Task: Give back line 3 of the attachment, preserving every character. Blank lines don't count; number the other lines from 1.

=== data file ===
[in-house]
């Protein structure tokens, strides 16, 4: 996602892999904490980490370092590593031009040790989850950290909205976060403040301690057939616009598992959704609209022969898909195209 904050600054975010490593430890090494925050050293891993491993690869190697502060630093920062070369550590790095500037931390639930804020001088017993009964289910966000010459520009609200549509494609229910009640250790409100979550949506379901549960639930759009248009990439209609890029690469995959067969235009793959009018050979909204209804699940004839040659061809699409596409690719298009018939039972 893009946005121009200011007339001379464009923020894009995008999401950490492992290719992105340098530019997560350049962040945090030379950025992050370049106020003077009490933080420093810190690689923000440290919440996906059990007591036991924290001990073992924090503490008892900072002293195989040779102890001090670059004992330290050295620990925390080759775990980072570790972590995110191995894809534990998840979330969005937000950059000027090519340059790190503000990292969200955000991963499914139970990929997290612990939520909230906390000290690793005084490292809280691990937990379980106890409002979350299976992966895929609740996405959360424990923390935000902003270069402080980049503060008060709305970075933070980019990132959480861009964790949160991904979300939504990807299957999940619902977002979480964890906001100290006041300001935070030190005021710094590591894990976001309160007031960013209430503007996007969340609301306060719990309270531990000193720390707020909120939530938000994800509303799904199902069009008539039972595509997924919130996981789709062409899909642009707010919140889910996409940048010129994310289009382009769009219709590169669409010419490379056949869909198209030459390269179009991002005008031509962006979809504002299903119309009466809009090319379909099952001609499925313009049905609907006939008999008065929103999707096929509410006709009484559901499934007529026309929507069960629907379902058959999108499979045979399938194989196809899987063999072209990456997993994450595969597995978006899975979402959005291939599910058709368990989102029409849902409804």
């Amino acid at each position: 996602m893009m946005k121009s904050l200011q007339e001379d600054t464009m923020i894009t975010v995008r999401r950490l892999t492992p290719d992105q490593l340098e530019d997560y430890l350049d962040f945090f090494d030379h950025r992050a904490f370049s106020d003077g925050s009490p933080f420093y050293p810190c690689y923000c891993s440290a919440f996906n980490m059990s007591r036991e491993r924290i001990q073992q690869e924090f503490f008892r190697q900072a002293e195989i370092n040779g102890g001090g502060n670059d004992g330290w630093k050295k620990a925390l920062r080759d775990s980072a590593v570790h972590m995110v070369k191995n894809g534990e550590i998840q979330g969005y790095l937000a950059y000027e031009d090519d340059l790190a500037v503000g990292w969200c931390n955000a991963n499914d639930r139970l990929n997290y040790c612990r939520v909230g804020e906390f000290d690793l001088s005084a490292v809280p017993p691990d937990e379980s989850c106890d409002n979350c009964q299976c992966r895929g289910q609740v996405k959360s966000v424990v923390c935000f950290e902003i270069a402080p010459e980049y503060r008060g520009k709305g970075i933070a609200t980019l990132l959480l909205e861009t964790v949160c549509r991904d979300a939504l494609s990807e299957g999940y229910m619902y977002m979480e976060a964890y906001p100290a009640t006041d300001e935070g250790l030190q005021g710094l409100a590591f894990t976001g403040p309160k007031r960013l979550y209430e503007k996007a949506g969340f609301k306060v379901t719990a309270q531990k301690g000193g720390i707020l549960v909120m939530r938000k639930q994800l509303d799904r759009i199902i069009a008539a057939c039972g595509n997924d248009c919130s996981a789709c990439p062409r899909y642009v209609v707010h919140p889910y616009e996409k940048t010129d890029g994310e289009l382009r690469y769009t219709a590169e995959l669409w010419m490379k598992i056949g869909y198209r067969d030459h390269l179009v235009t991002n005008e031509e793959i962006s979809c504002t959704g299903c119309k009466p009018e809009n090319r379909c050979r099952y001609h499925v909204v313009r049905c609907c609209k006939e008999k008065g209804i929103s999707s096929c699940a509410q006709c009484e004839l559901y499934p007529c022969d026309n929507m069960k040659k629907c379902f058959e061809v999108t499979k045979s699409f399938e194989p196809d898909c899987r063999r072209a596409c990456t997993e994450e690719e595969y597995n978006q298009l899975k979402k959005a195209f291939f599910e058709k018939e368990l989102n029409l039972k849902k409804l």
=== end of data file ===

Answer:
């Amino acid at each position: 996602m893009m946005k121009s904050l200011q007339e001379d600054t464009m923020i894009t975010v995008r999401r950490l892999t492992p290719d992105q490593l340098e530019d997560y430890l350049d962040f945090f090494d030379h950025r992050a904490f370049s106020d003077g925050s009490p933080f420093y050293p810190c690689y923000c891993s440290a919440f996906n980490m059990s007591r036991e491993r924290i001990q073992q690869e924090f503490f008892r190697q900072a002293e195989i370092n040779g102890g001090g502060n670059d004992g330290w630093k050295k620990a925390l920062r080759d775990s980072a590593v570790h972590m995110v070369k191995n894809g534990e550590i998840q979330g969005y790095l937000a950059y000027e031009d090519d340059l790190a500037v503000g990292w969200c931390n955000a991963n499914d639930r139970l990929n997290y040790c612990r939520v909230g804020e906390f000290d690793l001088s005084a490292v809280p017993p691990d937990e379980s989850c106890d409002n979350c009964q299976c992966r895929g289910q609740v996405k959360s966000v424990v923390c935000f950290e902003i270069a402080p010459e980049y503060r008060g520009k709305g970075i933070a609200t980019l990132l959480l909205e861009t964790v949160c549509r991904d979300a939504l494609s990807e299957g999940y229910m619902y977002m979480e976060a964890y906001p100290a009640t006041d300001e935070g250790l030190q005021g710094l409100a590591f894990t976001g403040p309160k007031r960013l979550y209430e503007k996007a949506g969340f609301k306060v379901t719990a309270q531990k301690g000193g720390i707020l549960v909120m939530r938000k639930q994800l509303d799904r759009i199902i069009a008539a057939c039972g595509n997924d248009c919130s996981a789709c990439p062409r899909y642009v209609v707010h919140p889910y616009e996409k940048t010129d890029g994310e289009l382009r690469y769009t219709a590169e995959l669409w010419m490379k598992i056949g869909y198209r067969d030459h390269l179009v235009t991002n005008e031509e793959i962006s979809c504002t959704g299903c119309k009466p009018e809009n090319r379909c050979r099952y001609h499925v909204v313009r049905c609907c609209k006939e008999k008065g209804i929103s999707s096929c699940a509410q006709c009484e004839l559901y499934p007529c022969d026309n929507m069960k040659k629907c379902f058959e061809v999108t499979k045979s699409f399938e194989p196809d898909c899987r063999r072209a596409c990456t997993e994450e690719e595969y597995n978006q298009l899975k979402k959005a195209f291939f599910e058709k018939e368990l989102n029409l039972k849902k409804l």